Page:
“My leader? My leader?”
The person who kept trying to get Michael Ignatieff’s attention in this, let’s call it, unique way hadn’t been chosen as a Liberal candidate in a heavily Jewish riding yet.
Still, there was nothing this person would have loved more than to carry the banner for the Canada’s Natural Governing Party even as the Liberals hurtled toward what would become their worst election result ever in 2011.
Now, while these days, Michael Ignatieff is spoken of with revulsion if at all, I actually think that’s unfair. Ignatieff’s problem was that he was painfully unsuited for the pageantry of Canadian electoral politics. As leader, he was ultimately responsible for what happened, but someone must have convinced him that after Stephane Dion’s turn at the helm, anyone who could string a sentence together in English would wipe the floor with Stephen Harper.
Well, I’d finished watching his speech. He wasn’t wiping the floor with anything but his own sweat, but he was trying, with his shoulders pumping up and down as he tried to force as much enthusiasm as possible into his voice, with his arms flailing like a wacky waving inflatable tube man.
And if there was anything lacking in Ignatieff’s performance, he wouldn’t have known it from the tent full of amped-up Liberals. These were deep red Kool-Aid drinkers, who had driven in from all over the Greater Toronto Area and would, I suspected, have crawled across boiling concrete covered with broken glass to be here. For them, any criticism, any questioning of the Liberal Party was—and still is—not just harmful, but dangerous.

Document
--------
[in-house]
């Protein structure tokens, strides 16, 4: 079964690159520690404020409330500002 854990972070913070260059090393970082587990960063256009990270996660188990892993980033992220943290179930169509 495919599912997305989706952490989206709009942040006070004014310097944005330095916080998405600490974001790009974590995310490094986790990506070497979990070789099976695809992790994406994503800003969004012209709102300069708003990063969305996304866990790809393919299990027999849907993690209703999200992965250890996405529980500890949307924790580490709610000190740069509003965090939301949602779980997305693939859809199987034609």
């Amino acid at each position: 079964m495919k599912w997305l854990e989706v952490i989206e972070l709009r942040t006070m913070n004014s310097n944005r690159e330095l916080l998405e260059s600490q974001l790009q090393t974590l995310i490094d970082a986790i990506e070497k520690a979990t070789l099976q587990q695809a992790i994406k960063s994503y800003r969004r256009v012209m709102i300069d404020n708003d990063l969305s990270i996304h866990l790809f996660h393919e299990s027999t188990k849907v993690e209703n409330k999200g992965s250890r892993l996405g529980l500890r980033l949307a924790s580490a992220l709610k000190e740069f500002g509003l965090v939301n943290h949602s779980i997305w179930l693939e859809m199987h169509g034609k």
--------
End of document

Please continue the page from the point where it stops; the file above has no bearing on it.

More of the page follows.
So, I did not call him “My Leader”, but instead, a respectful “Mr. Ignatieff,” as I proceeded to spend the next five minutes trying to get him to explain why I should vote for him and his party. (At no point did any tour director or minder whisk him away, by the way, as would’ve probably happened if it was Trudeau.)
Would he commit to a clear position on the Middle East, or on anything, other than “Stephen Harper is the worst”?
Reader, he would not.
I haven’t written a lot about the Liberals this campaign. I thought I would have a lot more to say about them. I legitimately thought they were going to put forward some wildly left-leaning policy proposal—defunding the RCMP, for example—and that Erin O’Toole and the Conservatives would shout themselves hoarse about how the Liberals were engaging in the dreaded “identity politics.”
That hasn’t happened. Instead, it should be obvious to you why voting for anything other than the Liberals is a bad idea—because the other parties are bad, and the Liberals are, by process of elimination, good.
This isn’t what Liberals usually do. To be honest, this feels more like what the Conservatives usually do. More to the point, this is how Conservatives usually talk about Justin Trudeau. “Oooooh, how I hate him with his socks and his fake feminism and his taxes. I can’t imagine anyone voting for him!”
Now—Justin Trudeau is not Michael Ignatieff. If anyone could win a campaign based on “Erin O’Toole will turn Canada into The Republic of Gilead from The Handmaid’s Tale,” it’s him.
And, I can already hear the marshalling of the Liberal forces, ready to demand why that isn’t enough for me. But maybe, just maybe, one of them will leave a Facebook comment on this article giving one good reason why the Liberals are the best choice, on the party’s own merits.
Josh Lieblein can be reached at [email protected] for your response to Doorstep Postings.
LISTEN to the first 18-minute election episode of The CJN’s podcast Bonjour Chai